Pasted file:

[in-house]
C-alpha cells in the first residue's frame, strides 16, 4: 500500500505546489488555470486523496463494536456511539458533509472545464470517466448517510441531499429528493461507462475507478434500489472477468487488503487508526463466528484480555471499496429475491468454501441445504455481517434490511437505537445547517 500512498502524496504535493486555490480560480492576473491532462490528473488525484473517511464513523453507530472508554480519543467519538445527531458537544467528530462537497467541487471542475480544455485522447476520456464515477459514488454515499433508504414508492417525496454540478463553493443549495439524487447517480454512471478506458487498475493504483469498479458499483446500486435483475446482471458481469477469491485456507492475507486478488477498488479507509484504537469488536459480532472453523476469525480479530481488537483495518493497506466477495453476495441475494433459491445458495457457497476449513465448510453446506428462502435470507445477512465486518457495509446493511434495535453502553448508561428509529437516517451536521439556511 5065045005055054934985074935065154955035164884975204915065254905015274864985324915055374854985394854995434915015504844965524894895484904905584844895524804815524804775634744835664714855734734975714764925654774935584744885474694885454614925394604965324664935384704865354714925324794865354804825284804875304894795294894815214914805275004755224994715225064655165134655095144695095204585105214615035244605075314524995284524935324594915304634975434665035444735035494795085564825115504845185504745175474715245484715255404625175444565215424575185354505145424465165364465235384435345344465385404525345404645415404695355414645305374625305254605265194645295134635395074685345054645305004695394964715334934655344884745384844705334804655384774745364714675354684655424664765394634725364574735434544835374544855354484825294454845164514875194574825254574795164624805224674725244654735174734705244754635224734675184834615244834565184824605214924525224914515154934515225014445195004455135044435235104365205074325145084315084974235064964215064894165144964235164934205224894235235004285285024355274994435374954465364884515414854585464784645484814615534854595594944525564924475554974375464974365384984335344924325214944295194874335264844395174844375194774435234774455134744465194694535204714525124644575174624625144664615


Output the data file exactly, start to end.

[in-house]
C-alpha cells in the first residue's frame, strides 16, 4: 500500500505546489488555470486523496463494536456511539458533509472545464470517466448517510441531499429528493461507462475507478434500489472477468487488503487508526463466528484480555471499496429475491468454501441445504455481517434490511437505537445547517 500512498502524496504535493486555490480560480492576473491532462490528473488525484473517511464513523453507530472508554480519543467519538445527531458537544467528530462537497467541487471542475480544455485522447476520456464515477459514488454515499433508504414508492417525496454540478463553493443549495439524487447517480454512471478506458487498475493504483469498479458499483446500486435483475446482471458481469477469491485456507492475507486478488477498488479507509484504537469488536459480532472453523476469525480479530481488537483495518493497506466477495453476495441475494433459491445458495457457497476449513465448510453446506428462502435470507445477512465486518457495509446493511434495535453502553448508561428509529437516517451536521439556511 5065045005055054934985074935065154955035164884975204915065254905015274864985324915055374854985394854995434915015504844965524894895484904905584844895524804815524804775634744835664714855734734975714764925654774935584744885474694885454614925394604965324664935384704865354714925324794865354804825284804875304894795294894815214914805275004755224994715225064655165134655095144695095204585105214615035244605075314524995284524935324594915304634975434665035444735035494795085564825115504845185504745175474715245484715255404625175444565215424575185354505145424465165364465235384435345344465385404525345404645415404695355414645305374625305254605265194645295134635395074685345054645305004695394964715334934655344884745384844705334804655384774745364714675354684655424664765394634725364574735434544835374544855354484825294454845164514875194574825254574795164624805224674725244654735174734705244754635224734675184834615244834565184824605214924525224914515154934515225014445195004455135044435235104365205074325145084315084974235064964215064894165144964235164934205224894235235004285285024355274994435374954465364884515414854585464784645484814615534854595594944525564924475554974375464974365384984335344924325214944295194874335264844395174844375194774435234774455134744465194694535204714525124644575174624625144664615